Grindcore is not a genre renowned for embracing diversity. Sure, there are degrees of complexity, sub-sub genres (the much reviled Goregrind and unbelievably-somehow-even-worse Pornogrind being tragic examples) and bands who’ve found their own sound, but the basic template laid down by Siege, Deep Wound and the original Napalm DeathThe Peel Sessions (Strange Fruit) is as relevant to the genre now as it ever was.
Which makes Cloud Rat both extremely important and extremely difficult to describe, because their thoughtful, reflective Grind manages to capture musical territory that is both recognisably Grindcore and recognisably different. It’s hard to pinpoint exactly how they accomplish this – they slow down quite a lot, but that’s hardly a new thing; sure, they use spoken word sections and Dark Ambient elements, but again Grind’s involvement with Noise is hardly new. It’s more the way these elements are used, not to crush or destroy but to create a sense of distance and space, which is then contrasted with the more genre-conventional violence and blasting to heighten the impact of both. “Contemplative” is not a word you might ever have expected to read in a Grindcore review, but for Cloud Rat it honestly fits.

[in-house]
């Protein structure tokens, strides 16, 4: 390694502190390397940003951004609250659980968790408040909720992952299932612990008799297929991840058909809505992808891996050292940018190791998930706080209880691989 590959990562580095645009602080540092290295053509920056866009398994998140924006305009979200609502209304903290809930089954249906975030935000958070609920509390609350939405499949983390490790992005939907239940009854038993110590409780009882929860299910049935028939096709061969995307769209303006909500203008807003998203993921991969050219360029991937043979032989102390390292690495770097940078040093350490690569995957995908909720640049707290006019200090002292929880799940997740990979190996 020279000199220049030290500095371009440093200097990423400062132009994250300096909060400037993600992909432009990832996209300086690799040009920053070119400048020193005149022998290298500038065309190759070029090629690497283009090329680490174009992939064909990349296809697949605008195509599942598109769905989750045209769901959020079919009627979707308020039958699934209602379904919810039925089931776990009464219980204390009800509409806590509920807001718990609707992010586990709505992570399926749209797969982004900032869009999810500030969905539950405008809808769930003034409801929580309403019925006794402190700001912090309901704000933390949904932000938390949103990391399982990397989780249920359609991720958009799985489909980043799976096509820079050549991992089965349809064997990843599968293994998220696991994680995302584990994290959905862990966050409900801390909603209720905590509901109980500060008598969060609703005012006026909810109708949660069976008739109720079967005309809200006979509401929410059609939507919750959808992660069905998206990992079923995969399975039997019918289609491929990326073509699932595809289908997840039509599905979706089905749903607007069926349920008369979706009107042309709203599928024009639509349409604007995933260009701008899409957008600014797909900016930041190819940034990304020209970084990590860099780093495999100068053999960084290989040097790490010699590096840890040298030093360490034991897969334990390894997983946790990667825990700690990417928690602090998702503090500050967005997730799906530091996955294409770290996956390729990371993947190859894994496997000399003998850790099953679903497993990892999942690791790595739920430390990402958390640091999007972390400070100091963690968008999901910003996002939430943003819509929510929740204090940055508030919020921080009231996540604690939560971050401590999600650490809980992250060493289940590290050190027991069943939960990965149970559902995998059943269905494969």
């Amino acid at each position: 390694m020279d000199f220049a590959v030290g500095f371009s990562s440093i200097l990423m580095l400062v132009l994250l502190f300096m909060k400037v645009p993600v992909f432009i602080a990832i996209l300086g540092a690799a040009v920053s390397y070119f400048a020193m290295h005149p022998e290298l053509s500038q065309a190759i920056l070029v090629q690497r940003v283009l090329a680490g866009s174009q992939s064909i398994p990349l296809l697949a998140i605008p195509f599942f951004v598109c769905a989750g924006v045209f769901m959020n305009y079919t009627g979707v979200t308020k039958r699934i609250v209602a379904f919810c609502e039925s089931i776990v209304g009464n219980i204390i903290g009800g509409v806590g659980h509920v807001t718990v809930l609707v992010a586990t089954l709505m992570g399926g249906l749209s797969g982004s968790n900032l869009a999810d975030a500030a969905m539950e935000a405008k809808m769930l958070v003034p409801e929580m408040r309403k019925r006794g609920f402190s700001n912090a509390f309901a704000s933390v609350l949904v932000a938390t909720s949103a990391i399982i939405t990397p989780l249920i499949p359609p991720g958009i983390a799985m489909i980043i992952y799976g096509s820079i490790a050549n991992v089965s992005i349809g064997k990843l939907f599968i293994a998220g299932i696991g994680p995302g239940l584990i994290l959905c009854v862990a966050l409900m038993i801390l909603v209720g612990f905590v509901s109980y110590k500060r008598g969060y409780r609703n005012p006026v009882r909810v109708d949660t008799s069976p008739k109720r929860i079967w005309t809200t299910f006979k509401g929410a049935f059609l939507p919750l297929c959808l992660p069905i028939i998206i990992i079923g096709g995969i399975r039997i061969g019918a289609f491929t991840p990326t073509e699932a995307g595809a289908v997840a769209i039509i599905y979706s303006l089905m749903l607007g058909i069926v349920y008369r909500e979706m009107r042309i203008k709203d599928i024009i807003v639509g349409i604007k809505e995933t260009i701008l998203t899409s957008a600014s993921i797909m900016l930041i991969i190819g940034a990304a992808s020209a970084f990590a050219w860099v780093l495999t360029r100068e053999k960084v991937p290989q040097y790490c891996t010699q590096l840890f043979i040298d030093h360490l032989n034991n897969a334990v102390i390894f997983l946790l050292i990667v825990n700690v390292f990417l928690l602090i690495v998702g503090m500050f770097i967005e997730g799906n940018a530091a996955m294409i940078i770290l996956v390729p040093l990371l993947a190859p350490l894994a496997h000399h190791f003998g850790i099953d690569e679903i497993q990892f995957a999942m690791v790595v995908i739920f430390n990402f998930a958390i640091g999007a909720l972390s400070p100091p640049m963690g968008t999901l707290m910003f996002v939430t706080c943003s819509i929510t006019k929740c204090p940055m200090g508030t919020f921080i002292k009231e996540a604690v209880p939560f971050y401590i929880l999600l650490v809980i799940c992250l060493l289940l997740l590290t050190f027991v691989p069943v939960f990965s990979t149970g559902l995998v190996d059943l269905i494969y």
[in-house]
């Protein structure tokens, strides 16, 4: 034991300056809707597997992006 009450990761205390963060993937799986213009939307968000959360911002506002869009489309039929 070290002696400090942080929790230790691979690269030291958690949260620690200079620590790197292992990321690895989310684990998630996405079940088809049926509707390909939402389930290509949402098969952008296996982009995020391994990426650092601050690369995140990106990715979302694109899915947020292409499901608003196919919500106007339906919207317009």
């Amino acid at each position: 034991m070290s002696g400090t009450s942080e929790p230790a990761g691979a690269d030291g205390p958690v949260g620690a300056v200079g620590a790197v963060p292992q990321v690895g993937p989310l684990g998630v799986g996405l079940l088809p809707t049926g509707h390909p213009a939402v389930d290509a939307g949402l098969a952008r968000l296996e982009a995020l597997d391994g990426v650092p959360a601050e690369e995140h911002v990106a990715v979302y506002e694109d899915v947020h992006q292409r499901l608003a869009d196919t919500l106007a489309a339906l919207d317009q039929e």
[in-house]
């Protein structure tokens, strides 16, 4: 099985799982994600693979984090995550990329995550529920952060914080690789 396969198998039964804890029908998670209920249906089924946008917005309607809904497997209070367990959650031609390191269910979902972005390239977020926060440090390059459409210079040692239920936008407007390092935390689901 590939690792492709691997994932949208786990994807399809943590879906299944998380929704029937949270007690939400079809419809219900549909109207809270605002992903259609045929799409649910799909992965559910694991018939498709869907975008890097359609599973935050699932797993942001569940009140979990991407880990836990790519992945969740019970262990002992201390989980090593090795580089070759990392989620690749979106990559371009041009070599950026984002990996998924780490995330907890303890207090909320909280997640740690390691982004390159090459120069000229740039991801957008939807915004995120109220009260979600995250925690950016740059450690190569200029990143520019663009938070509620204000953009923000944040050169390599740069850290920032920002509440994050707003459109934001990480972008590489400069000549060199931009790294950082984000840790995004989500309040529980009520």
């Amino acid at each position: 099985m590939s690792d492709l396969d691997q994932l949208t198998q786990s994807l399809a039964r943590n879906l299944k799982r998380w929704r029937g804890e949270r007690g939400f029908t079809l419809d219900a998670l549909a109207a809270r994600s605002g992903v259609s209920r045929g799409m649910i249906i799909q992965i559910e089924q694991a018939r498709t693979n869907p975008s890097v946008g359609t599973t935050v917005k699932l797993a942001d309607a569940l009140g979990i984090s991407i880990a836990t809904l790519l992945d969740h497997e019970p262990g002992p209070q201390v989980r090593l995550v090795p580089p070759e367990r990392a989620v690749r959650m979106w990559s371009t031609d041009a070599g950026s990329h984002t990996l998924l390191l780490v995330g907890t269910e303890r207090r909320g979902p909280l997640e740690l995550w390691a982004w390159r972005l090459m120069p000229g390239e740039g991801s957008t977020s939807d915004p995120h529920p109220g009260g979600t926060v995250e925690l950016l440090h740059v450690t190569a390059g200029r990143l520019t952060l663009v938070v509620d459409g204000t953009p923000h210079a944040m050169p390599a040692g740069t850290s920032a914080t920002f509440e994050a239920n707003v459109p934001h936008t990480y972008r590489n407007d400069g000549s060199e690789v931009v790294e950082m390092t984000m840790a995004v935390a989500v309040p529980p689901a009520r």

Their third full-length album (fifth if you count odds-and-sods collection Fever Dreams and Blind River) since 2010, Qliphoth (all Halo of Flies/IFB) is a snapshot of a ferociously dedicated and hardworking band continuing to carve out their own unique sense of what Grindcore can be. It’s a varied collection, its songs as meandering and reflective as my raiding-the-thesaurus-for-words-that-mean-thoughtful would have you expect, while still as savage and devastating as a Grind album should be. Anyone just seeking wall-to-wall blast beats and mosh breakdowns will be disappointed, but it’s not like those are exactly hard to find. Cloud Rat have offered something both more rare and more interesting, and have made themselves genuinely the best new Grindcore band in years in the process.
Cloud Rat on Bandcamp